Now we can start talking about the real numbers.  In my linux 1.6.7 Ruby,
it is defined in gc.c that

#ifndef GC_MALLOC_LIMIT
#if defined(MSDOS) || defined(__human68k__)
#define GC_MALLOC_LIMIT 200000
#else
#define GC_MALLOC_LIMIT 8000000
#endif
#endif

I don't know about the units, but it is likely that they are in
bytes.  Therefore, if we are not using DOS and human68k(?), the maximum
amount of garbage that we may retain is 8 megabytes.  For me, memory is
relatively cheap these days, and as I will likely have only one such
process in a single computer, 8 megabytes (more likely less than this, as
I will have real Ruby objects that I need to keep) is a small price to pay
for the increase in the execution efficiency.  Furthermore, we can always
redefine GC_MALLOC_LIMIT to reduce the maximum possible wasted memory.

In fact, in my application I hope that once the Ruby code is parsed, my C
code takes over until the process is finished, so that I will only have "C
speed" and not "Ruby speed" at all.  Ruby is used only for system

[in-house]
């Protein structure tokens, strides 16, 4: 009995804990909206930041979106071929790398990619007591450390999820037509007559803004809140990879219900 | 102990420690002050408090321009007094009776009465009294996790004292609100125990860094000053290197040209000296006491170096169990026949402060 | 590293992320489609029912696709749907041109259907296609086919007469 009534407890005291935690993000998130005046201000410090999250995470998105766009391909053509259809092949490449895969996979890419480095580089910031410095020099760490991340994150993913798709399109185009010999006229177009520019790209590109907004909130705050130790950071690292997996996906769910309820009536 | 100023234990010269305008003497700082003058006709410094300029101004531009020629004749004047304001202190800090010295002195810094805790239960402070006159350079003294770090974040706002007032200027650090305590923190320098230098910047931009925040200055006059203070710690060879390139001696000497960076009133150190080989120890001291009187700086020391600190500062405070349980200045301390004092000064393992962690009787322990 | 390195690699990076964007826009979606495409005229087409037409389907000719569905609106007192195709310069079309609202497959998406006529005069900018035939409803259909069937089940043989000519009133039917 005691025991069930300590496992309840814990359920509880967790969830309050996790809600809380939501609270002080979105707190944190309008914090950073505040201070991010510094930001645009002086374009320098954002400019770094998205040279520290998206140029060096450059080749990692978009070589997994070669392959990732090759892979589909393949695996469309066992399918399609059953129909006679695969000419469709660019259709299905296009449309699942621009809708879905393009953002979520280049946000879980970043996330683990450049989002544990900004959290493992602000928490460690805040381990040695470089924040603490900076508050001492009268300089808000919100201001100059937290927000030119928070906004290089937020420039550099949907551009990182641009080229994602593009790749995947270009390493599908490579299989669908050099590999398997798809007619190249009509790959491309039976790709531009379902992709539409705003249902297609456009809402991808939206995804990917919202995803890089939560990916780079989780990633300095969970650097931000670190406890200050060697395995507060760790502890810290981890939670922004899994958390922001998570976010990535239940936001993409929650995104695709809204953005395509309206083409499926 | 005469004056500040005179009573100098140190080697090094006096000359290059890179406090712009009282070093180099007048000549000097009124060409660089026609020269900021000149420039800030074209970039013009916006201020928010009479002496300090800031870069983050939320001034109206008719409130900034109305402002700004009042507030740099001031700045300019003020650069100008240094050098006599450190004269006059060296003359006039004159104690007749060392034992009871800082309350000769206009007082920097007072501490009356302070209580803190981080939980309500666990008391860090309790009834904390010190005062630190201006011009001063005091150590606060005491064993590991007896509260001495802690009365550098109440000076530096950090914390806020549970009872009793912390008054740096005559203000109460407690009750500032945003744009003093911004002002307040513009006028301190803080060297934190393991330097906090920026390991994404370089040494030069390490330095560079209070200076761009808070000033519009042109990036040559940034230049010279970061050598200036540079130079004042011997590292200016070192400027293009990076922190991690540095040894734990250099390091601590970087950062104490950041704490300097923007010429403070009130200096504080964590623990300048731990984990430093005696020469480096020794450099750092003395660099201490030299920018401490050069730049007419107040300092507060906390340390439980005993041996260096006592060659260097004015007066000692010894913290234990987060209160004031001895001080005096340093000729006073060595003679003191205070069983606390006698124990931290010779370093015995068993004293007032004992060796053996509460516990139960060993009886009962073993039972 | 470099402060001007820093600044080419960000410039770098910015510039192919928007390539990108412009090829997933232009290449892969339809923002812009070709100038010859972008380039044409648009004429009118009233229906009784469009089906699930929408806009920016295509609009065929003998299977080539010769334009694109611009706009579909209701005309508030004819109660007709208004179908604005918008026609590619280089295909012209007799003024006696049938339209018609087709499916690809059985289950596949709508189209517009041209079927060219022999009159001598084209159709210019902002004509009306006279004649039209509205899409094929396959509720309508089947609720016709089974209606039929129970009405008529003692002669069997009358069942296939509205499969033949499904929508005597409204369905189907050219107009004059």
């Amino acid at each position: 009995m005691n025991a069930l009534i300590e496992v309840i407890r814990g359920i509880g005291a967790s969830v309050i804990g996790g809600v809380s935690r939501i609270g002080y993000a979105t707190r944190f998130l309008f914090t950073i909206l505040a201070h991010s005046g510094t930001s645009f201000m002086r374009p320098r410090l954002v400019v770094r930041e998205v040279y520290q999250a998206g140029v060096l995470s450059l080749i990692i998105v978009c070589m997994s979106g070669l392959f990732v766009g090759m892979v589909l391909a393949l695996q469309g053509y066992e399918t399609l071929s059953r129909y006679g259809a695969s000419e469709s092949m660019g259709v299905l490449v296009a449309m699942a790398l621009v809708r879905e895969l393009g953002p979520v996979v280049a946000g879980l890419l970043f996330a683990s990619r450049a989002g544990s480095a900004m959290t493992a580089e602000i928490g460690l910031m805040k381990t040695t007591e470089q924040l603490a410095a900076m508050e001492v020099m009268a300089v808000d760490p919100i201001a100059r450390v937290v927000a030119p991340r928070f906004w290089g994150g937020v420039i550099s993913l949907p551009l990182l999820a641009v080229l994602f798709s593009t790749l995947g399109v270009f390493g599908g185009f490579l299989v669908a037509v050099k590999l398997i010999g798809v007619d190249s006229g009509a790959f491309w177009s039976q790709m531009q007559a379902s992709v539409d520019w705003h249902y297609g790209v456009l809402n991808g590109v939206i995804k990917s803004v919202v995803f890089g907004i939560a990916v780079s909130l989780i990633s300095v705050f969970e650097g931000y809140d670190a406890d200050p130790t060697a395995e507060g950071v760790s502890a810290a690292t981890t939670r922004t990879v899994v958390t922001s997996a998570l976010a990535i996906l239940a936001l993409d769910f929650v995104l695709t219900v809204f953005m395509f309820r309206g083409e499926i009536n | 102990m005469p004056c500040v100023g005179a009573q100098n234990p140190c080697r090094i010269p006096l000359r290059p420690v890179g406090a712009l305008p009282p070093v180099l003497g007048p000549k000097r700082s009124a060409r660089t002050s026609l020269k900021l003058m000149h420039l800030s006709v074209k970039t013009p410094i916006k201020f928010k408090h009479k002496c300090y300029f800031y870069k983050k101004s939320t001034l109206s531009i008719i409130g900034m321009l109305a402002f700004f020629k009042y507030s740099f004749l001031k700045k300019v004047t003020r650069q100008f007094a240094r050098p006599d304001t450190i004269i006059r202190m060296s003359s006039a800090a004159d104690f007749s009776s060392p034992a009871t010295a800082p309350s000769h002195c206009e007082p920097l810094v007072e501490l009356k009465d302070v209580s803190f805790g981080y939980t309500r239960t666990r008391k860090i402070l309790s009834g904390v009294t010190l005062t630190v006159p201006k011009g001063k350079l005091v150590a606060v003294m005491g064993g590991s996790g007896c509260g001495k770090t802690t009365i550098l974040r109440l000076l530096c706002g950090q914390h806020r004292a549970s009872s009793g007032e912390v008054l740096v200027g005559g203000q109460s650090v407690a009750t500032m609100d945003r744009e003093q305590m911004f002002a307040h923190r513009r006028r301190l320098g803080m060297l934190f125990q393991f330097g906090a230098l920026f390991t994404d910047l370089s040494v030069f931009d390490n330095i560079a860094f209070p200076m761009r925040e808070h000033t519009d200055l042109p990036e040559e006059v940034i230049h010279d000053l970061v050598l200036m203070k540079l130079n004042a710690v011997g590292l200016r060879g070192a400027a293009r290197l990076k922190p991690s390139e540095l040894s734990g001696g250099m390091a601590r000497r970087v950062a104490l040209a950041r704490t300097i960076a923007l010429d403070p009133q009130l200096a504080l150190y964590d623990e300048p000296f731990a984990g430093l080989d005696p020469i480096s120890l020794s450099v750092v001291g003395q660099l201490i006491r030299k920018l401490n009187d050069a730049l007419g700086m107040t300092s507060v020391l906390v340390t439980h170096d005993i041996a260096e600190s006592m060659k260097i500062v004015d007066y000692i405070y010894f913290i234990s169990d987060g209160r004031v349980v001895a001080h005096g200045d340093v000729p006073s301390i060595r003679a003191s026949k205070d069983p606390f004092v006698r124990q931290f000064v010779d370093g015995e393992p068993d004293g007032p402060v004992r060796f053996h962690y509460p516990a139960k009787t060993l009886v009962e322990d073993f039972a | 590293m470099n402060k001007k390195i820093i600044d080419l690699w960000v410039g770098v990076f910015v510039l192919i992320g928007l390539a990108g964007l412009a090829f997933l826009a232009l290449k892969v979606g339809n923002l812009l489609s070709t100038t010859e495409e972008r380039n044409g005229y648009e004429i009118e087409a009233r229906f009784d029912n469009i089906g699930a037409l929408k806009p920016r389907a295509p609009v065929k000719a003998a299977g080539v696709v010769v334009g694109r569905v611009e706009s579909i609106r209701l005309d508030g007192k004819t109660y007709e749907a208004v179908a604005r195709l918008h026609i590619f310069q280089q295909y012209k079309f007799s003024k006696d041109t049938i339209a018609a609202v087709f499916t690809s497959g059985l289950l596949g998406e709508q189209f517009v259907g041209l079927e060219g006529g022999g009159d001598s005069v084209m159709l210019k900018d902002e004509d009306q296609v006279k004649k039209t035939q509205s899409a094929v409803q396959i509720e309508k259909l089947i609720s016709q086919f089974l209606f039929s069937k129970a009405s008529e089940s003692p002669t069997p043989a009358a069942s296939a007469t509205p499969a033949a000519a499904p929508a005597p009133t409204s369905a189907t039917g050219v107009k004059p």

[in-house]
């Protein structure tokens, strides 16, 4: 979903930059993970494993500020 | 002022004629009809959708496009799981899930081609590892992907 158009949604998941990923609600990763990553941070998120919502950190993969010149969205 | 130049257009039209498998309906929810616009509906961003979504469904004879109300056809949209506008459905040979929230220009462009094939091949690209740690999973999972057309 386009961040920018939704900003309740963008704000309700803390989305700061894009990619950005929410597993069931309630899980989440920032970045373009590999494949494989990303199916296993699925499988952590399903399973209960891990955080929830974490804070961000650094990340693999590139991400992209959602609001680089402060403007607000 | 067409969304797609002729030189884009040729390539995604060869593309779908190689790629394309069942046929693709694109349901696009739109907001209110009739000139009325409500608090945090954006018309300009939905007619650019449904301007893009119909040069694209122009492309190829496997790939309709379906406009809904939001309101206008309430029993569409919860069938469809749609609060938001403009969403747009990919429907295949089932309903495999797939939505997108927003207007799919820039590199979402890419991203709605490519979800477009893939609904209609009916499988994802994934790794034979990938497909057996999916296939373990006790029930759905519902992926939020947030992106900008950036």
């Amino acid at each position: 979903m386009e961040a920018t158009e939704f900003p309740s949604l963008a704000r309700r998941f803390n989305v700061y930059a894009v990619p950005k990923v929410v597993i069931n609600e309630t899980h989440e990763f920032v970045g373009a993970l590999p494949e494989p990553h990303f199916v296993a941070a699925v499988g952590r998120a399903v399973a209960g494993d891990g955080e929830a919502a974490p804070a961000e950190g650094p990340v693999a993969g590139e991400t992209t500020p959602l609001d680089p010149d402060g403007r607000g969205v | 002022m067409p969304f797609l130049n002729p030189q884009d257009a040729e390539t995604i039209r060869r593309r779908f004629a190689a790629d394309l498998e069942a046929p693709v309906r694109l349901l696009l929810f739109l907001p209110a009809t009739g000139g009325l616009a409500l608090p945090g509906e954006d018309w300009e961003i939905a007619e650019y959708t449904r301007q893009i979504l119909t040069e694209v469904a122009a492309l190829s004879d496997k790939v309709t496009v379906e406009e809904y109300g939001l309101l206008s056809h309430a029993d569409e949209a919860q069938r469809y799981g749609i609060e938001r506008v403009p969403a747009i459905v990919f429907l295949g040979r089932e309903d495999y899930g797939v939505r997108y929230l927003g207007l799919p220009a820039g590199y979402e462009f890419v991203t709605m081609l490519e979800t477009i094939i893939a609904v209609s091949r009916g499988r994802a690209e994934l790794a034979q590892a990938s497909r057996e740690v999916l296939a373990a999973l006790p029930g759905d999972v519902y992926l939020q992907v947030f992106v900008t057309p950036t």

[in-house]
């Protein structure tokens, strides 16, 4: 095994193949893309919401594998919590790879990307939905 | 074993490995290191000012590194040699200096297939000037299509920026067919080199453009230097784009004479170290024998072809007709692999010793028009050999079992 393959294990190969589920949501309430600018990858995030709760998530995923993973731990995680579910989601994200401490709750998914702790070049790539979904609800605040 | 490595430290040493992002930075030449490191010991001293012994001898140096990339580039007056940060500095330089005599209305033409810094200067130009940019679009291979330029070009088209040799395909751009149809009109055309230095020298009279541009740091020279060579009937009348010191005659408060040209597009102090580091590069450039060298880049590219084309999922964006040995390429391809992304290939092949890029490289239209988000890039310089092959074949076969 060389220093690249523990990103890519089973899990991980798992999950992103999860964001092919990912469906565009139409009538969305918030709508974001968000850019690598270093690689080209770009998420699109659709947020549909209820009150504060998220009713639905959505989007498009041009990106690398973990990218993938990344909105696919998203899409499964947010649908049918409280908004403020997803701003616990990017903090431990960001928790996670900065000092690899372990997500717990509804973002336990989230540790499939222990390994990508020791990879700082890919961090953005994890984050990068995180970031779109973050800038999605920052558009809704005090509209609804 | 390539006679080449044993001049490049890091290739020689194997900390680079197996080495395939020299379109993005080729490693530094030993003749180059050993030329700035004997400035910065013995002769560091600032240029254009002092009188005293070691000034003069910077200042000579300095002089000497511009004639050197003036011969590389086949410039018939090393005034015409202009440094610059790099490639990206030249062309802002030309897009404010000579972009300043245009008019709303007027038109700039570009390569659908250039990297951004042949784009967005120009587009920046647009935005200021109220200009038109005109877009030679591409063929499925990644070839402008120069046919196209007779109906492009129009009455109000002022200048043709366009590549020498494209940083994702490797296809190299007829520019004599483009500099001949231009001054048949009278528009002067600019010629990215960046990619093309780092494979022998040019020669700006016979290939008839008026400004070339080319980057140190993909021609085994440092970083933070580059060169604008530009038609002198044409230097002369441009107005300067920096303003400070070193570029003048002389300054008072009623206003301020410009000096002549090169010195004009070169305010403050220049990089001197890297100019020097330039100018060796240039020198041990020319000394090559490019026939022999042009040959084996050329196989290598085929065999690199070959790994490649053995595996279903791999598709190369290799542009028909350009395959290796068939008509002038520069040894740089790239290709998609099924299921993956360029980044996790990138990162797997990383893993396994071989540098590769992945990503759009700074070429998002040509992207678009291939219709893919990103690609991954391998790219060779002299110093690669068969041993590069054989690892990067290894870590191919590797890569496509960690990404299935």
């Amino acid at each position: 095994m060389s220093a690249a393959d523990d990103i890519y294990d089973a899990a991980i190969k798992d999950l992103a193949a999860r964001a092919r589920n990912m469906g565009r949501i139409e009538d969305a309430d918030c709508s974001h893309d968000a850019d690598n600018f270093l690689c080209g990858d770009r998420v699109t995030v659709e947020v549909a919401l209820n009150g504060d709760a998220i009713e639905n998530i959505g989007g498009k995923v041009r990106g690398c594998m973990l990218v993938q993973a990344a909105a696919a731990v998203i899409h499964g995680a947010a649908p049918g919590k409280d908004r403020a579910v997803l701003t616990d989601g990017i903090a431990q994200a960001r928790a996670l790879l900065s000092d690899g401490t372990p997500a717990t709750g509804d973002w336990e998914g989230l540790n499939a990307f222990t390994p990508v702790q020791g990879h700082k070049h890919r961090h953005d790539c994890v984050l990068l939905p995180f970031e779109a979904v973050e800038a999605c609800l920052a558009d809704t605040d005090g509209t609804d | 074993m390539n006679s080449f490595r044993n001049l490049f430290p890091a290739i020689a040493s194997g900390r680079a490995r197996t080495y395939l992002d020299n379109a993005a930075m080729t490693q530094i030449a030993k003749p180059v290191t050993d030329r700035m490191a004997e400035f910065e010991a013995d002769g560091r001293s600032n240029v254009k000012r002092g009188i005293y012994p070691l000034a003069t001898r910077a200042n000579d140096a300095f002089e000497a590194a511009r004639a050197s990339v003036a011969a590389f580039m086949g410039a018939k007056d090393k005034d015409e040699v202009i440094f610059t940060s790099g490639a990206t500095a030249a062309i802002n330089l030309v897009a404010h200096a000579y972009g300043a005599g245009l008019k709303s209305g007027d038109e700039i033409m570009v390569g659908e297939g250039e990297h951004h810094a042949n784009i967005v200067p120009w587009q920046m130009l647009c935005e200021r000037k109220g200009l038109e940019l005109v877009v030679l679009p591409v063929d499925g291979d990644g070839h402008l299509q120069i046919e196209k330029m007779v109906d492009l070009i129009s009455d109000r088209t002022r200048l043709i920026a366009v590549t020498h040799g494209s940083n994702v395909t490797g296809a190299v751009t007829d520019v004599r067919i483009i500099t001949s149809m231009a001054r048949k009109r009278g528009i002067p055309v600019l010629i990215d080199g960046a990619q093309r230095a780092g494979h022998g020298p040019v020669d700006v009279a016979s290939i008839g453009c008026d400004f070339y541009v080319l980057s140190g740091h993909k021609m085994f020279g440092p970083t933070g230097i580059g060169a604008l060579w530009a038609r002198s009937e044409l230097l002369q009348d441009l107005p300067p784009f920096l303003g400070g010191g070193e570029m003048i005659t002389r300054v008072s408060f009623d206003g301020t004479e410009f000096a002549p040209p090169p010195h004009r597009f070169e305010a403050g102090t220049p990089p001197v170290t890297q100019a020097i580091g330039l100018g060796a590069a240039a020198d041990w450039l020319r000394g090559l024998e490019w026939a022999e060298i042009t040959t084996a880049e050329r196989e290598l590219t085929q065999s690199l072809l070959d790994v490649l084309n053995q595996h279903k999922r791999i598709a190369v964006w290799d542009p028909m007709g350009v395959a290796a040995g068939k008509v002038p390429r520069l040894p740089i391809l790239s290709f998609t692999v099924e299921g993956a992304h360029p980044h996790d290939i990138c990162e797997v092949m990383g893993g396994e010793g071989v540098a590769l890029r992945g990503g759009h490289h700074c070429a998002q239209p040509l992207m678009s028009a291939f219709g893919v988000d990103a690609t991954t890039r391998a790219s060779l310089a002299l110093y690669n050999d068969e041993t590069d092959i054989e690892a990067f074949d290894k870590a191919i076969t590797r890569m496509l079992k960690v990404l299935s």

specifications and configurations.  Based on your response alone, it seems
that I am on the right track for my (specific) application.

Regards,

Bill
===========================================================================
Joel VanderWerf <vjoel / path.berkeley.edu> wrote:
> William Djaja Tjokroaminata wrote:

>> 1) When Ruby memory is dynamic, we don't need to use ALLOC to free memory
>> periodically, because the garbage collector is already being called
>> often by Ruby internals.  If we use ALLOC, then the garbage collector is
>> called even more often, which may result in execution performance
>> degradation.

> Suppose your ruby code produces a large amount of garbage, but not 
> enough to trigger GC, and then your C code takes over for a while and 
> starts allocating. Unless you call back into ruby code or manually 
> invoke ALLOC or GC, that amount of garbage is, in effect, deducted from 
> the space your C code has to play with.